I had never tried the ‘fun fur’ thatching before, and it was complicated by the multiple angles of the roof, I aligned and glued one  long side. When that was dry, I did the other long side. When that was dry, I folded the fabric at each end flat and slit it at the approximate centre of the wall. This left a flap on each end that overlapped the other side. I trimmed this flap where it overlapped the other, and glued them down.

Then the fabric was dry, I brushed the fur with a toothbrush, blending over the joins. I used slightly dilute white glue and brushed it all downwards.

I painted the whole house much like they did in their instructions. (It looked good, why not?)

russianfarm1

When dry, I lightly primed the thatch, then brushed various tans and greys onto it. The fur supplied was black, and I had some doubts, but it actually worked well.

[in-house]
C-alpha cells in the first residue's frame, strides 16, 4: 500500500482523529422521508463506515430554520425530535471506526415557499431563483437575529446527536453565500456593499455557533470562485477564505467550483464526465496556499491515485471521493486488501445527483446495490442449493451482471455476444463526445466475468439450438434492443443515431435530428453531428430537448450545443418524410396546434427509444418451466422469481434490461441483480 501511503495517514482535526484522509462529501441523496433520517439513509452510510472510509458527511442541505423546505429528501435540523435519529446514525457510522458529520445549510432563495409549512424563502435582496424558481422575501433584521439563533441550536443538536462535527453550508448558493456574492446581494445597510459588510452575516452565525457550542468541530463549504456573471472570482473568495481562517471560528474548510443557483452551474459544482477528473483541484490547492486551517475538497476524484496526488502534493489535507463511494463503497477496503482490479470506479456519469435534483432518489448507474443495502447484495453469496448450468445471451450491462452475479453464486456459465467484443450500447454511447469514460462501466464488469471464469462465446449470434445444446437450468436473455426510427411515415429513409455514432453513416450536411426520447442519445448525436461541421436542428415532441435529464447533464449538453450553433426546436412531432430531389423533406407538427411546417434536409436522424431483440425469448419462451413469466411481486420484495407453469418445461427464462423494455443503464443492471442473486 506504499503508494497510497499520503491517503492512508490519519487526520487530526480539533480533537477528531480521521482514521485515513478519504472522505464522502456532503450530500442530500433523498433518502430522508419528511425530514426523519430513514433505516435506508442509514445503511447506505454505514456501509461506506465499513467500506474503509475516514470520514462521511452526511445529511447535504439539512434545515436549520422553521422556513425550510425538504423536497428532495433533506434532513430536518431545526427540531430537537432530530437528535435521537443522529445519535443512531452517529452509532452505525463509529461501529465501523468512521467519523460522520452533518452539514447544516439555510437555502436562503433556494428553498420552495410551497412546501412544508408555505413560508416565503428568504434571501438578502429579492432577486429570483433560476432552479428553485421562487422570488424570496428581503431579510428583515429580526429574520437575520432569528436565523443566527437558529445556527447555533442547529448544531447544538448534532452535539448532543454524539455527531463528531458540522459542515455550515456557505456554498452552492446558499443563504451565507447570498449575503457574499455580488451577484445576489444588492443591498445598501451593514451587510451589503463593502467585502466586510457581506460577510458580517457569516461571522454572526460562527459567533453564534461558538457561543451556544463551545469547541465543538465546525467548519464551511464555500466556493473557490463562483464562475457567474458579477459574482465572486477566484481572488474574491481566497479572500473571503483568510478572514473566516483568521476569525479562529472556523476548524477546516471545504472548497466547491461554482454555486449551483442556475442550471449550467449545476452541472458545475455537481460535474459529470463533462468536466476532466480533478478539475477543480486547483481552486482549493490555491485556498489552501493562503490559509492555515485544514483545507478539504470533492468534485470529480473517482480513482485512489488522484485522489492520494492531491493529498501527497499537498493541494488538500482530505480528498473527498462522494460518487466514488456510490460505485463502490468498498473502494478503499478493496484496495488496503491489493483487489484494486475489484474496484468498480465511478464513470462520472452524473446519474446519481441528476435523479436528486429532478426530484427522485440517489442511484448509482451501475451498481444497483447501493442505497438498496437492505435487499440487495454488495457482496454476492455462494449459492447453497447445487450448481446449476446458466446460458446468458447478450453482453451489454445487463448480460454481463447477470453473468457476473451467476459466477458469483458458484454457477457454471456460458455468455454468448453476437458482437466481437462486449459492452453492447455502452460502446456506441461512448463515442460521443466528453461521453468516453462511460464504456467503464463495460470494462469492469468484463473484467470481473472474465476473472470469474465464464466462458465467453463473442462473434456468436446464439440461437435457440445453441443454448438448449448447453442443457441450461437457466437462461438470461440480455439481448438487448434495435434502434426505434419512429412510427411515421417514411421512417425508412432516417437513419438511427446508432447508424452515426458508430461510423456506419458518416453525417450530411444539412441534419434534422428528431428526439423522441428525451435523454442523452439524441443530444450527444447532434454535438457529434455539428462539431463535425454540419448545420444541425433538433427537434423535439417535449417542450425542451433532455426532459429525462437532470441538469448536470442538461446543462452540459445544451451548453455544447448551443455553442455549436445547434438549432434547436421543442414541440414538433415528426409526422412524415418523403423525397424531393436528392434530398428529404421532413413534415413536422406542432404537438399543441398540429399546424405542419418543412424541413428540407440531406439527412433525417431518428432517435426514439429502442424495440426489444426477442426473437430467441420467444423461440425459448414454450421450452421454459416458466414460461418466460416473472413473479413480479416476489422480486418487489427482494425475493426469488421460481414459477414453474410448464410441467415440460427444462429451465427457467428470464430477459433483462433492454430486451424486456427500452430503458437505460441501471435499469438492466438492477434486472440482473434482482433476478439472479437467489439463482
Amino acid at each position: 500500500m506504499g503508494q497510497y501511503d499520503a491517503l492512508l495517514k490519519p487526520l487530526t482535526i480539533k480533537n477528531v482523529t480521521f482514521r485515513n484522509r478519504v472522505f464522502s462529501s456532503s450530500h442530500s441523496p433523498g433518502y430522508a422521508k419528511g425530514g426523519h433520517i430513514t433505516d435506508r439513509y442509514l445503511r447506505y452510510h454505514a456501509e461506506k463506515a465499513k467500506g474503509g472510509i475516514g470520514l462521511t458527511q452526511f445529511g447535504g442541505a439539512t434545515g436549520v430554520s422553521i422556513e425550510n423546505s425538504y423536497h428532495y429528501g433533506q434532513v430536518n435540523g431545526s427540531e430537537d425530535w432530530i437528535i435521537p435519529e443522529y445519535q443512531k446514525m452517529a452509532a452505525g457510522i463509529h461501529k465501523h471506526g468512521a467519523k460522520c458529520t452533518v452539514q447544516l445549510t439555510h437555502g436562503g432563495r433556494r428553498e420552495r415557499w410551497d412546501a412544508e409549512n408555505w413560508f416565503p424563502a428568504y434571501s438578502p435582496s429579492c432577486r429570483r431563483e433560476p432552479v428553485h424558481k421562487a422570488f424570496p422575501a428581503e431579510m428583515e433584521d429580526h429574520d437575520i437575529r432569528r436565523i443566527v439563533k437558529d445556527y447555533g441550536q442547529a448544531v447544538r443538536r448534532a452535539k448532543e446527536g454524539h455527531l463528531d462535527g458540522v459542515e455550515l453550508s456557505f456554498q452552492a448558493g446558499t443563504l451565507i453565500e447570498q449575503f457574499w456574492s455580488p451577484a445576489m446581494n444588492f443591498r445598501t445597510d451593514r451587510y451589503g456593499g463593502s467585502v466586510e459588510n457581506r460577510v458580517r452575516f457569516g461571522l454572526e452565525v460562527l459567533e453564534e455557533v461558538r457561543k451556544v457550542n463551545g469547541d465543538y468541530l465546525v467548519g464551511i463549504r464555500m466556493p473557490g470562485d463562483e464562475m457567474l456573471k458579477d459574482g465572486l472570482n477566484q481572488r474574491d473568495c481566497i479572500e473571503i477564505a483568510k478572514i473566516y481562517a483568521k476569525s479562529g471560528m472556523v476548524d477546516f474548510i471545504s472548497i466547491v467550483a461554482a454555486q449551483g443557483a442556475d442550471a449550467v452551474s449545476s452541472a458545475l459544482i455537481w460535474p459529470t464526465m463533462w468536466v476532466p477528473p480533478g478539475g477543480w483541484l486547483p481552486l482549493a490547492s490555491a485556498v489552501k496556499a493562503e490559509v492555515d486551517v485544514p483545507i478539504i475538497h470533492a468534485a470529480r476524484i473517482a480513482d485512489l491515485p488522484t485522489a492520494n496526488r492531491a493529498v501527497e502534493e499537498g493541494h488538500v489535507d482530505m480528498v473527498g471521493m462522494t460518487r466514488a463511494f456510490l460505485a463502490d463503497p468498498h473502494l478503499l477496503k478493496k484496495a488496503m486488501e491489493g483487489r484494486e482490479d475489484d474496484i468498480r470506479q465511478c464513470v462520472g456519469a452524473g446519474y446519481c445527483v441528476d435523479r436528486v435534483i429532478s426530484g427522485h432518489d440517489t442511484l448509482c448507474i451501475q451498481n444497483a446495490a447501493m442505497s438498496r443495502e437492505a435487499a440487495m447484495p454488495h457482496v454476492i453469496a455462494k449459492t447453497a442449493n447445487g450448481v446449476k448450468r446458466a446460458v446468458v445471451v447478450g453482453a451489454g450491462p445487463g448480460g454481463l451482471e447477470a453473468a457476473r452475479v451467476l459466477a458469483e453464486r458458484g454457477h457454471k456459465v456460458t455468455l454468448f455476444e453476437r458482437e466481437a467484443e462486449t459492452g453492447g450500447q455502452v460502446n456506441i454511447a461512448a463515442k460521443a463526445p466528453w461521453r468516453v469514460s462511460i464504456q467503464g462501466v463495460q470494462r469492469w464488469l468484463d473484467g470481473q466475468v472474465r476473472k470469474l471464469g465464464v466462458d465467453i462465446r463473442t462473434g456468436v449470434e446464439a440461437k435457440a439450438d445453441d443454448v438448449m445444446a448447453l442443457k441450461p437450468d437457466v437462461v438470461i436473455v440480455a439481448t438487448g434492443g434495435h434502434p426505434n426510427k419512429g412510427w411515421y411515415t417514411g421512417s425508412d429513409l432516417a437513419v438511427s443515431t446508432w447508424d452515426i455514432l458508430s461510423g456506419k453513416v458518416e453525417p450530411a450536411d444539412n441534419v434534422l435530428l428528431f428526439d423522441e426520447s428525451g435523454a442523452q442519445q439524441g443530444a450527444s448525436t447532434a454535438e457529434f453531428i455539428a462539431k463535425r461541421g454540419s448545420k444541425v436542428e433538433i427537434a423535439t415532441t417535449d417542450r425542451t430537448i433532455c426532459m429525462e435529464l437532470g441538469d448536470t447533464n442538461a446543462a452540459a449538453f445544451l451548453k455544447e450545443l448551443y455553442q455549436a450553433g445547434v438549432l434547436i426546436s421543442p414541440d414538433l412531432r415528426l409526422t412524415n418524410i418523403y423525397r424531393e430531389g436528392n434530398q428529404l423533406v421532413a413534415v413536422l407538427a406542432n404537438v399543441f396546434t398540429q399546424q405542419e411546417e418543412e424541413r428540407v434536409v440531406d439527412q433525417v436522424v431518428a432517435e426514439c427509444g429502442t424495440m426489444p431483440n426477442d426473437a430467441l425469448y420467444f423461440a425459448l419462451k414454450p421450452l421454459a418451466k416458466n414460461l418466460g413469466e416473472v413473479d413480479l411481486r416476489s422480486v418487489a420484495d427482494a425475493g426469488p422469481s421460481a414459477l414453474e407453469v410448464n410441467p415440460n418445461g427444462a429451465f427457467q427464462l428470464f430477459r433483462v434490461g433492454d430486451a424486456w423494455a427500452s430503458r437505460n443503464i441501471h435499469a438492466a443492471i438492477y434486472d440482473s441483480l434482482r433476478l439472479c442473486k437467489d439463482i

While more complex than most laser-cut kits, this was easy to assemble, and a pleasure to build. The results make the extra complexity worth it. Available from Sally 4th.

July 6, 2015

Hinterland Miniatures Trench Raiders – Hun Honeys

Filed under: Hinterland Miniatures, WW1 — Tags: — gisby @ 01:01

A while ago Hinterland Miniatures released a set of ‘Trench Raiders’ – A set of female soldiers in an approximation of 1914 German uniforms. They were lovely, delicate figures, but were equipped with gas masks and with late war automatic weapons that (I felt) did not ‘go with’ the early war look. (Despite the fact that nowhere was any claim made that these were ‘fantasy 1914 Germans’ or anything of the sort)

hunies1